Last Saturday, since it was sunny and not-freezing, Kathryn suggested we all bike to the local pizza place for lunch. So we hooked up the wee rides, and took off. Those 3 1/2 miles take us through streets lined by big oak trees, over the canal, with views of the ocean. We passed beach houses of varying shapes and size and newness, and read aloud the fun names most of them had. From the back of our little parade, I hollered up to my family,
“I know we all drive each other crazy sometimes,
but I sure am thankful we get to live here.”
Those are the times it’s easy to be thankful. When the weather is gorgeous and fresh sea air surrounds us and we want for nothing and everyone is getting along.
“Contentment is our aim because it doesn’t fluctuate with our circumstances.” -Kristen Welch, Raising Grateful Kids in an Entitled World
I’ve lived through hard, heart-wrenching times, but I find thankfulness hardest in days of small annoyances. When everyone bickers or the dog digs a hole in the yard and tracks mud across the new rug or the bicycle gets a flat and you have to walk it home… but an attitude of thankfulness can turn that around. I’m working to teach this to my kids — and to not let myself forget what I learned when I started practicing gratitude back in 2010.
Learning (& teaching) gratitude:
During a particularly tough time, I didn’t feel at all thankful — but because I’d learned how powerful gratitude is, I forced myself to list three “thankfuls” each day. Just three, because that seemed do-able even on the hardest days. I’d often do so begrudgingly, and naming that first one was always hardest, but listing those three things would always manage to wedge a tiny crack in a heart that wanted to harden.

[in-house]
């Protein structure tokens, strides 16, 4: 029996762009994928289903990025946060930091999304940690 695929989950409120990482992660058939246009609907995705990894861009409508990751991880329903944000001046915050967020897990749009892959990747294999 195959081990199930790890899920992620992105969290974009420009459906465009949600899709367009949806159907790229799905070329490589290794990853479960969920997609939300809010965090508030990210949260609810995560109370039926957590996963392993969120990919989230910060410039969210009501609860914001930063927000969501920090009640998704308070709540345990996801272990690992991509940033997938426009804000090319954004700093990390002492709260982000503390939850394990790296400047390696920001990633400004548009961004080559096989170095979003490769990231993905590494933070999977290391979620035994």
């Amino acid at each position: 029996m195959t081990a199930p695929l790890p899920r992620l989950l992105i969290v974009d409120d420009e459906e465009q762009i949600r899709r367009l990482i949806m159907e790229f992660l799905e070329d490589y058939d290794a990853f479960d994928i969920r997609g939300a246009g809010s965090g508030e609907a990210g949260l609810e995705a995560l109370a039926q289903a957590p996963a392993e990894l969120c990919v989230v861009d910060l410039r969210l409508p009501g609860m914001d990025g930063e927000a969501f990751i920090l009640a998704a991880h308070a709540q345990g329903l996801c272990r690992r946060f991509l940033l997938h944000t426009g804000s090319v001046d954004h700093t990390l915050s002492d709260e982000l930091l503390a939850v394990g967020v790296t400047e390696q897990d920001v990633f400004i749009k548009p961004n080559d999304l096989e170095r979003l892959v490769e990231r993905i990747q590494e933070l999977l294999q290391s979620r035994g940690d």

For some reason, I hadn’t thought to teach this to my kids until recently, when I realized they were choosing rotten attitudes any time they got in trouble or weren’t getting their way. I spent some time explaining how great thankfulness is, telling them that I kept a journal listing more than one-thousand thankfuls, and I gave examples.
After a day full of particularly bad choices and behavior from my youngest girl, she finally asked to sit by herself to write thankfuls in a notebook — and her attitude turned around for the rest of that day.
1-Naming our thankfuls
Now every night at supper, we take turns naming thankfuls until each of us has said three. At first, the little kids’ were all about things, but now they’ve started including things like “a mama who makes us yummy suppers” or “a big sister who plays with us” or “that daddy works hard at his job for us.” Many days, they ask to keep going past three.
We also talk about showing gratitude. It has warmed my heart to see how our 6-year-old in particular has taken to this so quickly. He’s the first to thank us for anything we do, anything we give him, even things like washing his bed sheets or letting them play outside. We also talk about how good it is to demonstrate thankfulness along with saying the words.
3-Learning the value of work
Over the years we’ve tried various chore charts and reward systems and all have fizzled out because they’ve been more trouble than they were worth. In this new year, we’ve instituted salaries and jobs for the kids. In short, all three kids take care of their own stuff (making beds, doing or folding their own laundry, etc) plus other chores to help take care of the rest of the household. In exchange, we pay them a salary. What makes this work, in my opinion, is that we cover all necessary expenses for them but since they now have a salary, we do not pay for their “wants.” This has brought up great conversations about the difference in wants vs needs.
After we’ve had this in practice a while longer, I’ll write another post explaining more specifics about how we do this and how it’s working in our home.